When you can tour Michigan Governor’s Summer Residence on Mackinac Island

Published on August 28th, 2019

Last updated on December 7th, 2022

It has 11 bedrooms, nine-and-a-half baths, more than 7,000 square-feet and a porch with stunning views of the Jewel Golf Course, Grand Hotel, Mackinac Bridge and the harbor far below. It has hosted guests including Bill Clinton, George H.W. Bush, Gerald R. Ford, John F. Kennedy, and Harry Truman.

And it invites you for a visit, too.

It has been 75 years since the Mackinac Island State Park Commission bought what became the Michigan Governor’s Summer Residence. To this day, the home remains one of many unique sights to see on a narrated carriage tour around Mackinac Island.

The property is also open for free public tours every Wednesday through the summer (*Note, this tour is not available during the 2021 season.) About 4,500 people from around the country tour the residence each year, guided by knowledgeable docents who share interesting tidbits about the home’s furnishings and the people who have stayed there through the decades.Outside Gate to Michigan Governor’s Summer Residence on Mackinac Island

For starters, here are a few basics on the Michigan Governor’s Summer Residence:

  • The historic three-story home at Huron Road and Fort Street, near Fort Mackinac, was one of the first cottages built on state parkland as Mackinac Island transitioned from a military hub to a tourism attraction. But it wasn’t built as a second home for the governor.


  • The Governor’s Summer Residence originally was built in 1902 as a private cottage for the family of Lawrence A. Young, a prominent Chicago lawyer. Young was a Princeton University baseball team captain whose father, Louisville attorney Bennett H. Young, led a cavalry raid from Canada into Vermont as a Confederate Army colonel during the Civil War.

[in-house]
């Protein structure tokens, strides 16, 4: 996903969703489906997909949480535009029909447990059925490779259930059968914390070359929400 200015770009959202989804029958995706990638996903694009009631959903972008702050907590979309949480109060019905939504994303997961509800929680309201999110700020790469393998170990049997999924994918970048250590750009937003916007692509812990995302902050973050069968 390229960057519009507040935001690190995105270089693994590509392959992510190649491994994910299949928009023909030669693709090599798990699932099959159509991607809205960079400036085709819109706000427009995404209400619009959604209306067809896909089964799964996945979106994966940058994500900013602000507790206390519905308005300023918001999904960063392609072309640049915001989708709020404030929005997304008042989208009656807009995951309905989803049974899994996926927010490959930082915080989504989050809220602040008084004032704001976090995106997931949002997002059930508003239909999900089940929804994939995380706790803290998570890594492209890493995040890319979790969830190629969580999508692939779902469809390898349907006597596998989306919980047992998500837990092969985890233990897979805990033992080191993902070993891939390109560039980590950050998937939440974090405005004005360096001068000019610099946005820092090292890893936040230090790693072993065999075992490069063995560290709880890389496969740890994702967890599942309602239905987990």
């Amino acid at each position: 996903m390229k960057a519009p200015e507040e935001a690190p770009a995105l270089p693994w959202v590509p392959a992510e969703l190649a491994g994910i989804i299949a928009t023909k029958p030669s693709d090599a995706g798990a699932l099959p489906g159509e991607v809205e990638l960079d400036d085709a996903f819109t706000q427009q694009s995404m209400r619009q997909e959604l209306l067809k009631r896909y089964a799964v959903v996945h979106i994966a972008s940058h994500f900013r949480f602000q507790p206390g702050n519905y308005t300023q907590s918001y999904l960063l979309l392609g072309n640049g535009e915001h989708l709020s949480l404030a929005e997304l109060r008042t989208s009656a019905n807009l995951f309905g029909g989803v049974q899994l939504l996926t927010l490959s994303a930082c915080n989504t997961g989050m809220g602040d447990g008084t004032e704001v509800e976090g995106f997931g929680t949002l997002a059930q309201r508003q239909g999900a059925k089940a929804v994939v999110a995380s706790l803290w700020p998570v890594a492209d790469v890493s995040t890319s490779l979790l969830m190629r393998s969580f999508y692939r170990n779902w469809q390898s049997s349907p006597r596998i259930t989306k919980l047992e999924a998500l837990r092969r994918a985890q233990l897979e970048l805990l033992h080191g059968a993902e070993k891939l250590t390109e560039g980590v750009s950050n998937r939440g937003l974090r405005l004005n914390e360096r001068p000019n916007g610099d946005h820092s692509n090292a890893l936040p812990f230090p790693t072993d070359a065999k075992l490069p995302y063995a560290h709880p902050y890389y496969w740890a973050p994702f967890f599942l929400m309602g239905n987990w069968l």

• Before building his cottage, called “The Knoll,” on Mackinac Island, Lawrence A. Young moved from Kentucky to Chicago and married Mable Wheeler, a daughter of the Chicago City Railway president. (Wheeler later died in her 40s at The Knoll.) Young worked in law for the railway and the city and served as president of the Washington Park Club, which had one of the country’s finest horse racing tracks at the time.


  • The property where the Governor’s Summer Residence sits, on a bluff overlooking the Straits of Mackinac, is one of several in the state park that was leased for private cottages around the beginning of the 20th The cottage was built by Patrick Doud, the great-uncle of longtime Mackinac Island Mayor Margaret M. Doud.


  • Features of the home include Michigan white pine construction on the outside and Georgia yellow pine on the inside. The house includes a full basement, servant’s quarters, and an outside garden.


  • The Young family kept the cottage until the 1920s when it was purchased by a wealthy Detroit-area family. Then, in 1944, the state park commission bought it for $15,000 – or about $218,000 in today’s dollars. Prisoners were brought to the island to help renovate the cottage, and the commission has maintained the home ever since.


  • Each day, in a tradition started by Gerald R. Ford when he visited Mackinac Island as a teenager, Boy Scouts and Girl Scouts serving on the island in the Governor’s Honor Guard conduct flag ceremonies outside the home.


  • In 1997, the Governor’s Summer Residence was listed on the National Register of Historic Places.

Come see the Michigan Governor’s Summer Residence yourself. Here’s the latest tour schedule.